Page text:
WASHINGTON — Sen. Susan Collins said Sunday she “can’t envision a scenario” where she would vote for the latest Republican bill to replace Obamacare, making it likely that GOP leaders’ last-ditch effort to pass a key campaign promise will fail.
If Collins ends up opposing the bill, Republican leaders would fall at least one vote short of the 50 votes they need to pass the bill, which is sponsored by Sens. Lindsey Graham, R-S.C., and Bill Cassidy, R-La. Sens. John McCain, R-Ariz., and Rand Paul, R-Ky., have already come out against the legislation, and Sen. Lisa Murkowski, R-Alaska, is undecided.
“It’s very difficult for me to envision a scenario where I would end up voting for this bill,” Collins, R-Maine, said on CNN’s “State of the Union” talk show. “I have a number of serious reservations about it.”
Collins, who was a key vote in defeating an earlier bill in July, said she will make up her mind Monday after an analysis by the non-partisan Congressional Budget Office is released. But she said she has serious concerns that the legislation will hurt disabled children and low-income seniors who depend on Medicaid and people with pre-existing medical conditions.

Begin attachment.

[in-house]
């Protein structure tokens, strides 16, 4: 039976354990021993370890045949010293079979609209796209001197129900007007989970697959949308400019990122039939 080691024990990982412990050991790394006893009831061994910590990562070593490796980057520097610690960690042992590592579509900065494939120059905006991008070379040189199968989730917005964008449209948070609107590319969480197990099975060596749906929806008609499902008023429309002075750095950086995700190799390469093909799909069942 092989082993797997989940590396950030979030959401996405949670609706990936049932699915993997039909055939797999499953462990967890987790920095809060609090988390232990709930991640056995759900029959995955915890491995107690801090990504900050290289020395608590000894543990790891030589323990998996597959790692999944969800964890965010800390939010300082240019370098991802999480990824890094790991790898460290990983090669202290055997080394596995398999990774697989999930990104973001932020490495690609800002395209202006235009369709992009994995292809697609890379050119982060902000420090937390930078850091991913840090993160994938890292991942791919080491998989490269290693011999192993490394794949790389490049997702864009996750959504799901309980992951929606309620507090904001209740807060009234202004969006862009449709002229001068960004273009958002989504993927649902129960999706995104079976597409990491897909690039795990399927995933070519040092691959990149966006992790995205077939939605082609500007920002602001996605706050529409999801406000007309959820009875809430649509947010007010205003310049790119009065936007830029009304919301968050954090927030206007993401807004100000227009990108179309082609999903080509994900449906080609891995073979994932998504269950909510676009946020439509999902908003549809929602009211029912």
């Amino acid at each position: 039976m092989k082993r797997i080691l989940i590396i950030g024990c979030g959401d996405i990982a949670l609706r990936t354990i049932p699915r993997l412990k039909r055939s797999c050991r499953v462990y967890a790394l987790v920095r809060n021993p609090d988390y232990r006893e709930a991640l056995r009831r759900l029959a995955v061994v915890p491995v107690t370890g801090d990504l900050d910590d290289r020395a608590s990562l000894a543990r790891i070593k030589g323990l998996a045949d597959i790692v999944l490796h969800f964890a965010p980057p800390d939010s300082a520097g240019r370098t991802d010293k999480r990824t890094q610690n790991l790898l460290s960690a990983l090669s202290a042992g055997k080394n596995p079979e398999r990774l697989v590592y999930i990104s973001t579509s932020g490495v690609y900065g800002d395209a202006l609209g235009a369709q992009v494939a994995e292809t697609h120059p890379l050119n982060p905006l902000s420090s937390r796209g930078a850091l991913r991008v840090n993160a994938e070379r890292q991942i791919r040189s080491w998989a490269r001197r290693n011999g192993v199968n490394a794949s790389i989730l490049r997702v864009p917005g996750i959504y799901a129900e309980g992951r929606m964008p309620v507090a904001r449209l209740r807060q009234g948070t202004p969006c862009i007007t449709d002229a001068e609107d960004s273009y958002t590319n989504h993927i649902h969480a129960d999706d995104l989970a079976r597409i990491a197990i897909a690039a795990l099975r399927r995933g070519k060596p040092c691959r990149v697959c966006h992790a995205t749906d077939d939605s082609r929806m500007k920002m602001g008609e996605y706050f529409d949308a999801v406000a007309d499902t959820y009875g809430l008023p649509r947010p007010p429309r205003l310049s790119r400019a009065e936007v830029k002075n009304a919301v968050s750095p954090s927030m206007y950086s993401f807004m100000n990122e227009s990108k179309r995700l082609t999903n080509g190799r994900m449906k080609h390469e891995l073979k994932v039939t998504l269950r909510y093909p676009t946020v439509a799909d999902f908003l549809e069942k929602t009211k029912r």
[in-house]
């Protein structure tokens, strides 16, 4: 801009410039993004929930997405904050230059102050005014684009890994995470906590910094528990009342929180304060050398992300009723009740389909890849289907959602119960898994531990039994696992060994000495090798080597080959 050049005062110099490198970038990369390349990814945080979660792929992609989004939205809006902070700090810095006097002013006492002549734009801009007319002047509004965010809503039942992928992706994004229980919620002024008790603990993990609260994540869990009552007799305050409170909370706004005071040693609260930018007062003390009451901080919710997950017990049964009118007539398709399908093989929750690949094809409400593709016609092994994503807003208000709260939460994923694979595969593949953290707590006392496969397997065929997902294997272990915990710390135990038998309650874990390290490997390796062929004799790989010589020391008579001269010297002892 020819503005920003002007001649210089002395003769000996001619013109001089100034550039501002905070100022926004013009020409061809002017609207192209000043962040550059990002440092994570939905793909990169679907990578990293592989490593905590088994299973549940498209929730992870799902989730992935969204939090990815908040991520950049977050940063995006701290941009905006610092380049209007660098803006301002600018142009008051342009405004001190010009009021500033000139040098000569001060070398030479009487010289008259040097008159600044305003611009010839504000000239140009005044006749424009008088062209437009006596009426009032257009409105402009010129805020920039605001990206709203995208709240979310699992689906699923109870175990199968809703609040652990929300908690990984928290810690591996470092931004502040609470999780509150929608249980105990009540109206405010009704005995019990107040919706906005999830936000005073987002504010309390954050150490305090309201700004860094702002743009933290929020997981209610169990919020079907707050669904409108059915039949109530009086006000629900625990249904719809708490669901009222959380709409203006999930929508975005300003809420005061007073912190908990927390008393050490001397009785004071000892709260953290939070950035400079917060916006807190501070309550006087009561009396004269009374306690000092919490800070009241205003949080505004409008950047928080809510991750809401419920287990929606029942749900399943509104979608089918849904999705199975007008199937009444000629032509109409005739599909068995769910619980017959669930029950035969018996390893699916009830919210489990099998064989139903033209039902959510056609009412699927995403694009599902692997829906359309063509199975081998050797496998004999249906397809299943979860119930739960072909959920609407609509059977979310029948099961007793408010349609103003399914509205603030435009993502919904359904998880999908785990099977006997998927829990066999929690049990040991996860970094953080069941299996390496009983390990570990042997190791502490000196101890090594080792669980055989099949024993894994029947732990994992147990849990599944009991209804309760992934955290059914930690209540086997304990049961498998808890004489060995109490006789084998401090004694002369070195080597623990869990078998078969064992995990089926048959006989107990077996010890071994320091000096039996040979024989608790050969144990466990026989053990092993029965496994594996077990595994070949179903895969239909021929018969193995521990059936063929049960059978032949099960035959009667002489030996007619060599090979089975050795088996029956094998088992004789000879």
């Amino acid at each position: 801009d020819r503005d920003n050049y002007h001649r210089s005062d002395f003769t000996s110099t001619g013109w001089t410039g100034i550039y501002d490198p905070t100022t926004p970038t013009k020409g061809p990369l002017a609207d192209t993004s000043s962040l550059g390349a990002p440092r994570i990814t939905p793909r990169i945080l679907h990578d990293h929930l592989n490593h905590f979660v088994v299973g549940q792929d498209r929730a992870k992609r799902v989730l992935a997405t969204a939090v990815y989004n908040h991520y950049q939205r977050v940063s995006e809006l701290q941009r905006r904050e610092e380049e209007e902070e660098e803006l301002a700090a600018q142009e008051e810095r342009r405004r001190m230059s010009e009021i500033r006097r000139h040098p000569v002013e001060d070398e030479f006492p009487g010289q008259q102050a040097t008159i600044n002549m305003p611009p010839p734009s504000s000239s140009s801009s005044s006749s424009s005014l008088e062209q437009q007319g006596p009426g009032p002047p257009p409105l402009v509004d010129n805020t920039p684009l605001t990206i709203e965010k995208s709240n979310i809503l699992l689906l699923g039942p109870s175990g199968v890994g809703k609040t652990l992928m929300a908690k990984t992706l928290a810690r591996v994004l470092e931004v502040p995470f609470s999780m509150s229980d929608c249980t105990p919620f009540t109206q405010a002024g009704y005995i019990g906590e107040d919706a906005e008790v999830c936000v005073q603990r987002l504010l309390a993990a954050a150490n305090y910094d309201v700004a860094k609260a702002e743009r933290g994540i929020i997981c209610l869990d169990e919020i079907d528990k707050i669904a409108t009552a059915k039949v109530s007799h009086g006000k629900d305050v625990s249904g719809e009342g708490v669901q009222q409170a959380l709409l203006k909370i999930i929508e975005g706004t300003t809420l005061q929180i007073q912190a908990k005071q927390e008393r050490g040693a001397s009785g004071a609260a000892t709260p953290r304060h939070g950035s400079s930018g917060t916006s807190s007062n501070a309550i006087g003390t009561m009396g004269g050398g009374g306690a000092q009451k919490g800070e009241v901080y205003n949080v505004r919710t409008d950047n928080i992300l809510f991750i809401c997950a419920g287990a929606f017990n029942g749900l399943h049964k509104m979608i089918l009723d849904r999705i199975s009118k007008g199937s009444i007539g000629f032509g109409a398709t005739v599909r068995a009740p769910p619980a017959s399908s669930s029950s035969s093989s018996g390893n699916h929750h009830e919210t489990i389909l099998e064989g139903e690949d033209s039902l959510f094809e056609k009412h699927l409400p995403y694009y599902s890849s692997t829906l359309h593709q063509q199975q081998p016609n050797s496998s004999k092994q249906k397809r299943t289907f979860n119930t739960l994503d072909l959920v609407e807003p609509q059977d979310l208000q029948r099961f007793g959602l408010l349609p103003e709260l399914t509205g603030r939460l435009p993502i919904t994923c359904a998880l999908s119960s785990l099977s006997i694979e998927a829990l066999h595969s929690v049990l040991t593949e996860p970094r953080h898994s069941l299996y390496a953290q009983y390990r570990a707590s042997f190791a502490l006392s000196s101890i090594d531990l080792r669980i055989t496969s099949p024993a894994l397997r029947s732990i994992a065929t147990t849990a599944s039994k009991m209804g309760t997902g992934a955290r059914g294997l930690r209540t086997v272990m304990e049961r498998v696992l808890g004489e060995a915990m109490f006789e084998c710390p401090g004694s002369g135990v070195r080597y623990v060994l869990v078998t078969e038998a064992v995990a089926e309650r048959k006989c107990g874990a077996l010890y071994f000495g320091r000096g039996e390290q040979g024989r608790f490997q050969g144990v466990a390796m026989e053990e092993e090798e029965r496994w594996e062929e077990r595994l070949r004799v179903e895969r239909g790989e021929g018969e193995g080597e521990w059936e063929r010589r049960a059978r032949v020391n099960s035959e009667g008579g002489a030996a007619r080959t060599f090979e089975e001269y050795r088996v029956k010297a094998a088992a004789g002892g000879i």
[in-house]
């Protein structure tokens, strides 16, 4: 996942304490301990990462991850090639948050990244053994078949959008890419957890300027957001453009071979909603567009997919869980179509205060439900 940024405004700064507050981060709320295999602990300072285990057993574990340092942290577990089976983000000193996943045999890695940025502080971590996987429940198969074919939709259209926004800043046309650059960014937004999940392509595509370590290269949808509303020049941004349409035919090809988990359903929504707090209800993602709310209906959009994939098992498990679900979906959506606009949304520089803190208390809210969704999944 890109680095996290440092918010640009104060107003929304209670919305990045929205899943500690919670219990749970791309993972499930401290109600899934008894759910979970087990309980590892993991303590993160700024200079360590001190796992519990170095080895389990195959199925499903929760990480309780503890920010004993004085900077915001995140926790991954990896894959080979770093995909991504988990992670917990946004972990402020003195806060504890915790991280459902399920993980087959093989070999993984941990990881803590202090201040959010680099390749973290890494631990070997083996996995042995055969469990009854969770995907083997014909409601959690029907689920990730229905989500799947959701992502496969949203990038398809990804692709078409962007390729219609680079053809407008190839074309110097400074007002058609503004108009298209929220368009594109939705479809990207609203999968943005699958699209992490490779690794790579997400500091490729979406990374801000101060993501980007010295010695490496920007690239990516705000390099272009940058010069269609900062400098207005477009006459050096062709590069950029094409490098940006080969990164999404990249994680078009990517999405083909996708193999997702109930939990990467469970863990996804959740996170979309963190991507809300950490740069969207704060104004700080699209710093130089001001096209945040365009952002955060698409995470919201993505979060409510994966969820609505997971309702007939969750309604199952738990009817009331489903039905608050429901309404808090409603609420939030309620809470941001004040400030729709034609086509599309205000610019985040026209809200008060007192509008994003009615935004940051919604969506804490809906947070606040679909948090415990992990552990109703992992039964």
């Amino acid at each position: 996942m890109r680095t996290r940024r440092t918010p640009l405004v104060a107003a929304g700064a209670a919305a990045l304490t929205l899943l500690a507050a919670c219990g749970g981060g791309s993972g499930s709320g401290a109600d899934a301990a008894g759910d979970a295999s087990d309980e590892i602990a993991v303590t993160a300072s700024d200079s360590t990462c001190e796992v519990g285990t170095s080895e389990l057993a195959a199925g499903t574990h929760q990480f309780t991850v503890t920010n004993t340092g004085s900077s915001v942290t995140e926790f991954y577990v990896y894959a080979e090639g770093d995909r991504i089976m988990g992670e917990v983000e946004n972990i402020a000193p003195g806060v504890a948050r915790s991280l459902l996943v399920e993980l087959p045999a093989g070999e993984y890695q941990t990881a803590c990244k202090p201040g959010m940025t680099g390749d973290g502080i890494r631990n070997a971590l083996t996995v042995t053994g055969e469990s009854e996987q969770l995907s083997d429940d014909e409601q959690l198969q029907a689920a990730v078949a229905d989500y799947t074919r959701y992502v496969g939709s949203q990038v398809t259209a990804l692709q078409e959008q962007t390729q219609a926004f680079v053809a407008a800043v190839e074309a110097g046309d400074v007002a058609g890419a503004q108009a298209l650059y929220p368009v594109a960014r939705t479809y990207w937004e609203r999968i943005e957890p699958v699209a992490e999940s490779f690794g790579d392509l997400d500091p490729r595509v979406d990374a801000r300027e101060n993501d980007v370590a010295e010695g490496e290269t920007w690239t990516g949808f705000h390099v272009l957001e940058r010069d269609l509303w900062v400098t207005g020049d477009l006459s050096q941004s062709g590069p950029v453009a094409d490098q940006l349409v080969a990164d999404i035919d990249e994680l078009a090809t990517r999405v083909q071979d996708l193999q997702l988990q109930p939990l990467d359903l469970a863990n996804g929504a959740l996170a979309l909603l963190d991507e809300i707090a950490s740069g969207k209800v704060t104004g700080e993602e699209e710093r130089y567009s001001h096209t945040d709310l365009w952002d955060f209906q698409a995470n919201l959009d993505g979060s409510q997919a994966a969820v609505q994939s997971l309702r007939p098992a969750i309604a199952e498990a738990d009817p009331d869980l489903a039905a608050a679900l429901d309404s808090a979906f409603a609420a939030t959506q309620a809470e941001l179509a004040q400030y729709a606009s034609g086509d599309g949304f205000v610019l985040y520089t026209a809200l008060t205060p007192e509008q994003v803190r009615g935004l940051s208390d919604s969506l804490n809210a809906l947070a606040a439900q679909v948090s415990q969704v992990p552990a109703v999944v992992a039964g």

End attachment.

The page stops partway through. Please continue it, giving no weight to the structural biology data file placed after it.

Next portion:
“You know, my focus is on improving our health care system and what I would like to see us do is return to the very good work that the HELP (Health, Education, Labor and Pensions) Committee was doing under Senator Lamar Alexander and Senator Patty Murray,” Collins said. “I see the work we’re doing in the HELP Committee as the path forward.”
Alexander, R-Tenn., pulled the plug Tuesday on efforts to craft a bipartisan bill with Murray, D-Wash., to stabilize the individual health insurance market. Instead, he said he would support the Graham-Cassidy bill.
“I am disappointed that Republican leaders have decided to freeze this bipartisan approach and are trying to jam through a partisan Trumpcare bill, but I am confident that we can reach a deal if we keep working together — and I am committed to getting that done,” Murray said last week.
The Graham-Cassidy bill would keep most of the taxes that fund Obamacare in place but give the money to states in the form of block grants to craft their own health care insurance systems. It would also end in 2020 the expansion of the Medicaid program for low-income Americans under Obamacare.
“I don’t think block-granting Obamacare — it doesn’t make it go away,” Paul said Sunday on NBC’s Meet the Press….